Test Printing, Board Game Antics # 2
I printed out the new prototype for my space board game, including the newly tweaked board and cards for the decks and special cards available for purchase on city spots.
Before I printed all of the cards in the deck, though (around 200 cards), I printed out a couple test sheets in color. You never know how the screen will fully translate to the printed form, so it’s always good to test that out. Some colors end up darker or lighter or look closer to a different color entirely from the one intended. The test printing showed me that the lore on some cards was much too small to read, so I made the lore overall bigger and any other text that looked too small.
One must also consider the necessity of a major update. Can you get by merely tweaking a card here or there or must you print out the entire she bang, which will cost you more money and lots of potential time for set up, such as cutting and sleeving? Is a big update worth it at this stage?
This latest version I modified the ship templates to become the standard template for all the cards, which meant copying all the old card text over to the new format. Given that I needed to reassess many cards, anyhow, going to the new template now makes sense. Plus, weapons all have a special new piece to make them easier to read and use, which is yet another reason. On the other hand, I hadn’t counted on just how much time it would take to copy over that many cards, completely cutting some cards and remaking others. This delayed my release of the new version and I missed a deadline to show the game off at a playtest meeting. Luckily, this isn’t too much of a loss, as I’ll make the next one and I’ll showcase the game at my next boardgame tuesday night meet up (so instead of showing the game saturday, I show it the following tuesday.).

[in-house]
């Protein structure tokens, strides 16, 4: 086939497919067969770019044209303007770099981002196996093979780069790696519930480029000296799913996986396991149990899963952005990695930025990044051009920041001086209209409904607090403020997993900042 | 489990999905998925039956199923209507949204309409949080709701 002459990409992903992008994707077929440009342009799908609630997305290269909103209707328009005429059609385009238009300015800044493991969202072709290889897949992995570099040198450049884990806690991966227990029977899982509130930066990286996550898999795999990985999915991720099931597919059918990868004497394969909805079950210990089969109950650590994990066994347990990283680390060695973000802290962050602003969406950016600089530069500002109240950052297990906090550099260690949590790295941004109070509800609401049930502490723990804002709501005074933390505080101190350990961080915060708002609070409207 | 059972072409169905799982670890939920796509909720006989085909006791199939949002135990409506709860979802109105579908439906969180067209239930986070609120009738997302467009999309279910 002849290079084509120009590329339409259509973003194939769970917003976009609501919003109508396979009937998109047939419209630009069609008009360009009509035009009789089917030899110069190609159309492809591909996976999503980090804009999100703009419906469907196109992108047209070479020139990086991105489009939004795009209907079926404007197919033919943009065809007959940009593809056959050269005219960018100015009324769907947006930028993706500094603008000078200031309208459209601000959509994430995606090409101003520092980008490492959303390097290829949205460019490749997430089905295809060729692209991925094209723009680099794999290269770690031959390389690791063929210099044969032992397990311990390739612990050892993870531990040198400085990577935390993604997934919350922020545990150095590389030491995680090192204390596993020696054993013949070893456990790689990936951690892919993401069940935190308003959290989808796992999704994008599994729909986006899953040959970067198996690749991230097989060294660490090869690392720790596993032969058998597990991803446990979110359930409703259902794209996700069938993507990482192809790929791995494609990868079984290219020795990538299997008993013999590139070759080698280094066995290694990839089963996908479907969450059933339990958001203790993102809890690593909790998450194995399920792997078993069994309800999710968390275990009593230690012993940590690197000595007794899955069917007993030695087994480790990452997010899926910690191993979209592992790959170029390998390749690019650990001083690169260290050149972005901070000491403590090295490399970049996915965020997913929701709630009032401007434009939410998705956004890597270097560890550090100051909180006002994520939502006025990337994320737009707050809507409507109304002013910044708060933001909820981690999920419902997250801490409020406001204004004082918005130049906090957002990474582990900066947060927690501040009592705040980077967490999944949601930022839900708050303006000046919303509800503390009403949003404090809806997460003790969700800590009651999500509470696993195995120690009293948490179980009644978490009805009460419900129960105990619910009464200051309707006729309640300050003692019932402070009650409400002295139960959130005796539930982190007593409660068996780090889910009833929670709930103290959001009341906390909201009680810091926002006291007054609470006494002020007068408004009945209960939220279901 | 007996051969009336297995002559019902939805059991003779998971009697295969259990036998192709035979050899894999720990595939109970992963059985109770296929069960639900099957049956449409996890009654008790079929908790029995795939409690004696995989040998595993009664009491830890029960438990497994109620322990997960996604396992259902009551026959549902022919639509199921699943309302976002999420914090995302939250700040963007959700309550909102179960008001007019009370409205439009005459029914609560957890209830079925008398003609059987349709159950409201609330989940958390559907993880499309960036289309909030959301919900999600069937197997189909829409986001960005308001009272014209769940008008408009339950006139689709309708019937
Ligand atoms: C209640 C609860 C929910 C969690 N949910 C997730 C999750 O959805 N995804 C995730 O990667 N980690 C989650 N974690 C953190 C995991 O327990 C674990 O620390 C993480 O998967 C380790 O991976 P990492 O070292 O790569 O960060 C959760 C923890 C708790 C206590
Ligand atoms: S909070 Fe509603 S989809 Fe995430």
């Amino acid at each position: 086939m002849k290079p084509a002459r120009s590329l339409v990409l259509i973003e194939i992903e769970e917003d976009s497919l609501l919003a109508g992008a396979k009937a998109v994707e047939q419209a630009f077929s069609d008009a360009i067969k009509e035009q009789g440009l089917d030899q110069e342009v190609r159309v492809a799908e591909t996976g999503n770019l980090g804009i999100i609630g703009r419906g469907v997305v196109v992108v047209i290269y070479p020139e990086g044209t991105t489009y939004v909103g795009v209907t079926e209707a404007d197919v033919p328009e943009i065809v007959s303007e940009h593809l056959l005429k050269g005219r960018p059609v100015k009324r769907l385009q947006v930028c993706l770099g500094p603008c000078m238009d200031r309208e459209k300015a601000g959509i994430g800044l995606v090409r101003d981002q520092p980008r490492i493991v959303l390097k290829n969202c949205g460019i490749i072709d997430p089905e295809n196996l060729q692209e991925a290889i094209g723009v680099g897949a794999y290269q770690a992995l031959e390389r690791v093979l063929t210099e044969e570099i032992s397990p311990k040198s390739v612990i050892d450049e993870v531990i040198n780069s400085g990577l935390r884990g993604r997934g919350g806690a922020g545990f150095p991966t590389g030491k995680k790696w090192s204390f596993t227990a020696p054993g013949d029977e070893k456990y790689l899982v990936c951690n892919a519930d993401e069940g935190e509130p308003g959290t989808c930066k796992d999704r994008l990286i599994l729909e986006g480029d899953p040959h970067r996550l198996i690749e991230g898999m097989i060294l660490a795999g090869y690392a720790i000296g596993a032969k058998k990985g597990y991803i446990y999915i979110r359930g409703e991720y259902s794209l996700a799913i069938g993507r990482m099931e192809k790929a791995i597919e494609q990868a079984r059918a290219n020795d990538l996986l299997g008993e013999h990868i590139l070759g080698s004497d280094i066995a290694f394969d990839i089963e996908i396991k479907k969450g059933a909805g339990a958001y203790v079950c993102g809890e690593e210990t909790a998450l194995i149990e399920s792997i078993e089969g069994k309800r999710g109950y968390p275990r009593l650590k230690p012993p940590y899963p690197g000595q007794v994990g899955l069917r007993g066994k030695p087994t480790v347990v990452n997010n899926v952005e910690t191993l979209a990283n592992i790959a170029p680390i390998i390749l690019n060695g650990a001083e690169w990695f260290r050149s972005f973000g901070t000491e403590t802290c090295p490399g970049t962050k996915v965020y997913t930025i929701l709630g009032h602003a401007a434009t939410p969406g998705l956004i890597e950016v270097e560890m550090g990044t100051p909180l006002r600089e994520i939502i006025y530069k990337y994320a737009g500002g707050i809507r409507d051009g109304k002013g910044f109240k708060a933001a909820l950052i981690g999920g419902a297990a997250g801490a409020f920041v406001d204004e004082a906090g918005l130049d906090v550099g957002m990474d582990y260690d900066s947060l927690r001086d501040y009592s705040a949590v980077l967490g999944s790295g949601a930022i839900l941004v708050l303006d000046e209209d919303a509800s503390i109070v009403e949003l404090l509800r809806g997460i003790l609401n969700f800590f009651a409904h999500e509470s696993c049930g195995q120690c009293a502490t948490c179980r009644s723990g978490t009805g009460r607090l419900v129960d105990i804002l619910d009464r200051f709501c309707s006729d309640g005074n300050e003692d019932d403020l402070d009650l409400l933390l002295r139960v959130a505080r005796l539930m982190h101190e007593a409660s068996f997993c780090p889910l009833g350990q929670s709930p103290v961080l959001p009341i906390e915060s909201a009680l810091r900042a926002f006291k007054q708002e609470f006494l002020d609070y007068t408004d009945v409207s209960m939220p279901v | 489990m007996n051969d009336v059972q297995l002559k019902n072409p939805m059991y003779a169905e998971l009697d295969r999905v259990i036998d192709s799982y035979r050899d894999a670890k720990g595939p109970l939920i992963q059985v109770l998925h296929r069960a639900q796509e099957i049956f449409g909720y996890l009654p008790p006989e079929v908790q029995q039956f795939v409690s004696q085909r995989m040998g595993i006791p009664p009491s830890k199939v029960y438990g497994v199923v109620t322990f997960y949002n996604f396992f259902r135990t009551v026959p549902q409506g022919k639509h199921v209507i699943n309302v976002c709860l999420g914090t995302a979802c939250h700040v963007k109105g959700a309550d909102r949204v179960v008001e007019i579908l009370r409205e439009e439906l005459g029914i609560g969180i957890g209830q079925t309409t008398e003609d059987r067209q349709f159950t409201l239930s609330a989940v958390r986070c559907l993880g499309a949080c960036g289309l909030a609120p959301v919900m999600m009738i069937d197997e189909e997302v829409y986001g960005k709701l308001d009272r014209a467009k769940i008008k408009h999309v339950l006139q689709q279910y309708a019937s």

As you’ll notice in the above image, the temporary template I had been using was very basic and easy to print in black and white, but not altogether visually appealing. In playtesting, that doesn’t matter as much, but I’m still wanting to adapt the new template now, anyway, as it is one step closer.
Easily the most expensive part of board and card game design is test printing. You have to do mock ups, to know how everything is going to look in the real world. Mostly, you want to make the cheapest mock ups as possible, given that you will need to print again and again with updates by the time you reach anywhere near the finish line.
What are you experiences with test printing? Any words of wisdom to pass along?